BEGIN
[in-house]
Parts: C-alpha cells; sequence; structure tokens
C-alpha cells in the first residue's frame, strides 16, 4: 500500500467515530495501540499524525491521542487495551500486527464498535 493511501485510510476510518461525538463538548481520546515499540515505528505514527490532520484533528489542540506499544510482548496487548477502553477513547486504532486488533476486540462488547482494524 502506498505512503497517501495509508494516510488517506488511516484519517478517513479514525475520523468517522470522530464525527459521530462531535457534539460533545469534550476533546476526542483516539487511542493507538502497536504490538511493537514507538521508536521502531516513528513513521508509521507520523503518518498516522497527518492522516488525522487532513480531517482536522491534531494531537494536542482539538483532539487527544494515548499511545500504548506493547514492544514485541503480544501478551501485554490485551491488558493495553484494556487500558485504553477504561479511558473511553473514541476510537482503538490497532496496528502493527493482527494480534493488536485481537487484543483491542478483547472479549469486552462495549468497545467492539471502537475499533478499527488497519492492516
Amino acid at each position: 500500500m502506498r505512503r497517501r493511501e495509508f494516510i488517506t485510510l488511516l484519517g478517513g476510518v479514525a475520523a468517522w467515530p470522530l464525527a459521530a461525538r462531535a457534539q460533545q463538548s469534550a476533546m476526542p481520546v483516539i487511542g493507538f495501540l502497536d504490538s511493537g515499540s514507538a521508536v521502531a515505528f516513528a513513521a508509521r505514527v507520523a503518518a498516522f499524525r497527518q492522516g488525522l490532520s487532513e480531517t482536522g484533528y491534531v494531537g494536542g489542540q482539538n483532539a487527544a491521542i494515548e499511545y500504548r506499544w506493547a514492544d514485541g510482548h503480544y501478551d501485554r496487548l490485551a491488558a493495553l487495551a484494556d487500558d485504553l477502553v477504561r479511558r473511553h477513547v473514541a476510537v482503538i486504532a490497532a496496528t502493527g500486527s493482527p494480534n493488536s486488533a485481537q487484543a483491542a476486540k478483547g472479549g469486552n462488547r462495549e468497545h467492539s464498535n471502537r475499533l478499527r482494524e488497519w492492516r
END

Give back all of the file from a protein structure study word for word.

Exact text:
[in-house]
Parts: C-alpha cells; sequence; structure tokens
C-alpha cells in the first residue's frame, strides 16, 4: 500500500467515530495501540499524525491521542487495551500486527464498535 493511501485510510476510518461525538463538548481520546515499540515505528505514527490532520484533528489542540506499544510482548496487548477502553477513547486504532486488533476486540462488547482494524 502506498505512503497517501495509508494516510488517506488511516484519517478517513479514525475520523468517522470522530464525527459521530462531535457534539460533545469534550476533546476526542483516539487511542493507538502497536504490538511493537514507538521508536521502531516513528513513521508509521507520523503518518498516522497527518492522516488525522487532513480531517482536522491534531494531537494536542482539538483532539487527544494515548499511545500504548506493547514492544514485541503480544501478551501485554490485551491488558493495553484494556487500558485504553477504561479511558473511553473514541476510537482503538490497532496496528502493527493482527494480534493488536485481537487484543483491542478483547472479549469486552462495549468497545467492539471502537475499533478499527488497519492492516
Amino acid at each position: 500500500m502506498r505512503r497517501r493511501e495509508f494516510i488517506t485510510l488511516l484519517g478517513g476510518v479514525a475520523a468517522w467515530p470522530l464525527a459521530a461525538r462531535a457534539q460533545q463538548s469534550a476533546m476526542p481520546v483516539i487511542g493507538f495501540l502497536d504490538s511493537g515499540s514507538a521508536v521502531a515505528f516513528a513513521a508509521r505514527v507520523a503518518a498516522f499524525r497527518q492522516g488525522l490532520s487532513e480531517t482536522g484533528y491534531v494531537g494536542g489542540q482539538n483532539a487527544a491521542i494515548e499511545y500504548r506499544w506493547a514492544d514485541g510482548h503480544y501478551d501485554r496487548l490485551a491488558a493495553l487495551a484494556d487500558d485504553l477502553v477504561r479511558r473511553h477513547v473514541a476510537v482503538i486504532a490497532a496496528t502493527g500486527s493482527p494480534n493488536s486488533a485481537q487484543a483491542a476486540k478483547g472479549g469486552n462488547r462495549e468497545h467492539s464498535n471502537r475499533l478499527r482494524e488497519w492492516r